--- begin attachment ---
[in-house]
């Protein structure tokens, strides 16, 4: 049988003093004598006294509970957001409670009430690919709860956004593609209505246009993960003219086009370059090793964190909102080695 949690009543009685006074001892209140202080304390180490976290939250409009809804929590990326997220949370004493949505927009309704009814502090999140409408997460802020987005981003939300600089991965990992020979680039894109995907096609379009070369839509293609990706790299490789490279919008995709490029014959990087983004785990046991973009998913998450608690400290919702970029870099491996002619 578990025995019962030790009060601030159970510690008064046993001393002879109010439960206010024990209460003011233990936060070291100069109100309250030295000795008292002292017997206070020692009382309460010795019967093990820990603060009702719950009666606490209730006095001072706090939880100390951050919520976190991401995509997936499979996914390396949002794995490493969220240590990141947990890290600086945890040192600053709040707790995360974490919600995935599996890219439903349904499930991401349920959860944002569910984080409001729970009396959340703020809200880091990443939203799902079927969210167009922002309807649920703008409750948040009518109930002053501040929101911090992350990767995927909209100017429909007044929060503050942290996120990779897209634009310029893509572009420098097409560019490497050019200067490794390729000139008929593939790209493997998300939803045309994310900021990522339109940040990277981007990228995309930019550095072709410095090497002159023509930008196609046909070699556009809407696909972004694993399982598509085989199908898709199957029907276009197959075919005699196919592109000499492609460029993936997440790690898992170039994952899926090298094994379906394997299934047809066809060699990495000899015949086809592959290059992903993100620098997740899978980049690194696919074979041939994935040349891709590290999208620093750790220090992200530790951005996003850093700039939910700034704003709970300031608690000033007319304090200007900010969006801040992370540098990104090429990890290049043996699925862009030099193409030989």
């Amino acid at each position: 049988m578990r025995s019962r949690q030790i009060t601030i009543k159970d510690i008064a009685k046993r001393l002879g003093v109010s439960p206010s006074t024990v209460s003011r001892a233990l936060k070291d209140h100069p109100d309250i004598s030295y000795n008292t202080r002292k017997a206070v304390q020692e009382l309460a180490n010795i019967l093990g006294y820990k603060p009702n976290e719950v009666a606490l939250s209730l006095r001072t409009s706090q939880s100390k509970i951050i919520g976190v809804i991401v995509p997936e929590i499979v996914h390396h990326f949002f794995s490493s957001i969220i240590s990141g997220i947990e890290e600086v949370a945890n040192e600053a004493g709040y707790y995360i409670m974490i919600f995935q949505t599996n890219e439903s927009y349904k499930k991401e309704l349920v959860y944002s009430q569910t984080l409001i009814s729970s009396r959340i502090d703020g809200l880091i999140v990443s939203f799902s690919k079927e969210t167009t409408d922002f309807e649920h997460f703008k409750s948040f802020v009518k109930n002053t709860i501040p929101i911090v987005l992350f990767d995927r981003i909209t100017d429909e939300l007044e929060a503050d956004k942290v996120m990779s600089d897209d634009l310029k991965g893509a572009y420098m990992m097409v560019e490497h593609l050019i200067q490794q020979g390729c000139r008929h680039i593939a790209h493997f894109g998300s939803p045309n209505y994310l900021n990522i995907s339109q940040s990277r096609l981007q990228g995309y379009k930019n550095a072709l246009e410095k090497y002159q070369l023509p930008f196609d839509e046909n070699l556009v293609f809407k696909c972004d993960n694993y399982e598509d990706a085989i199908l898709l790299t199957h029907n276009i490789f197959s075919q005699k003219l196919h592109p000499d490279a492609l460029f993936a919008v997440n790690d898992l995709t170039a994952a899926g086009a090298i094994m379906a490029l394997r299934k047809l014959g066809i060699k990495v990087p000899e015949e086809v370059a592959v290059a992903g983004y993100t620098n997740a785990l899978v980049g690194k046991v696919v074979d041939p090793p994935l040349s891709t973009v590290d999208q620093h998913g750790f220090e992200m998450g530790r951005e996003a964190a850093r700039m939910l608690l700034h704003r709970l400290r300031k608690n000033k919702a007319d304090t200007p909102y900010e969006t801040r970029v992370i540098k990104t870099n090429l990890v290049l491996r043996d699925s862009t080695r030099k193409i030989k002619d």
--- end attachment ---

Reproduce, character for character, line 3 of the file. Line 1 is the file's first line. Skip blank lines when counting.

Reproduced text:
């Amino acid at each position: 049988m578990r025995s019962r949690q030790i009060t601030i009543k159970d510690i008064a009685k046993r001393l002879g003093v109010s439960p206010s006074t024990v209460s003011r001892a233990l936060k070291d209140h100069p109100d309250i004598s030295y000795n008292t202080r002292k017997a206070v304390q020692e009382l309460a180490n010795i019967l093990g006294y820990k603060p009702n976290e719950v009666a606490l939250s209730l006095r001072t409009s706090q939880s100390k509970i951050i919520g976190v809804i991401v995509p997936e929590i499979v996914h390396h990326f949002f794995s490493s957001i969220i240590s990141g997220i947990e890290e600086v949370a945890n040192e600053a004493g709040y707790y995360i409670m974490i919600f995935q949505t599996n890219e439903s927009y349904k499930k991401e309704l349920v959860y944002s009430q569910t984080l409001i009814s729970s009396r959340i502090d703020g809200l880091i999140v990443s939203f799902s690919k079927e969210t167009t409408d922002f309807e649920h997460f703008k409750s948040f802020v009518k109930n002053t709860i501040p929101i911090v987005l992350f990767d995927r981003i909209t100017d429909e939300l007044e929060a503050d956004k942290v996120m990779s600089d897209d634009l310029k991965g893509a572009y420098m990992m097409v560019e490497h593609l050019i200067q490794q020979g390729c000139r008929h680039i593939a790209h493997f894109g998300s939803p045309n209505y994310l900021n990522i995907s339109q940040s990277r096609l981007q990228g995309y379009k930019n550095a072709l246009e410095k090497y002159q070369l023509p930008f196609d839509e046909n070699l556009v293609f809407k696909c972004d993960n694993y399982e598509d990706a085989i199908l898709l790299t199957h029907n276009i490789f197959s075919q005699k003219l196919h592109p000499d490279a492609l460029f993936a919008v997440n790690d898992l995709t170039a994952a899926g086009a090298i094994m379906a490029l394997r299934k047809l014959g066809i060699k990495v990087p000899e015949e086809v370059a592959v290059a992903g983004y993100t620098n997740a785990l899978v980049g690194k046991v696919v074979d041939p090793p994935l040349s891709t973009v590290d999208q620093h998913g750790f220090e992200m998450g530790r951005e996003a964190a850093r700039m939910l608690l700034h704003r709970l400290r300031k608690n000033k919702a007319d304090t200007p909102y900010e969006t801040r970029v992370i540098k990104t870099n090429l990890v290049l491996r043996d699925s862009t080695r030099k193409i030989k002619d």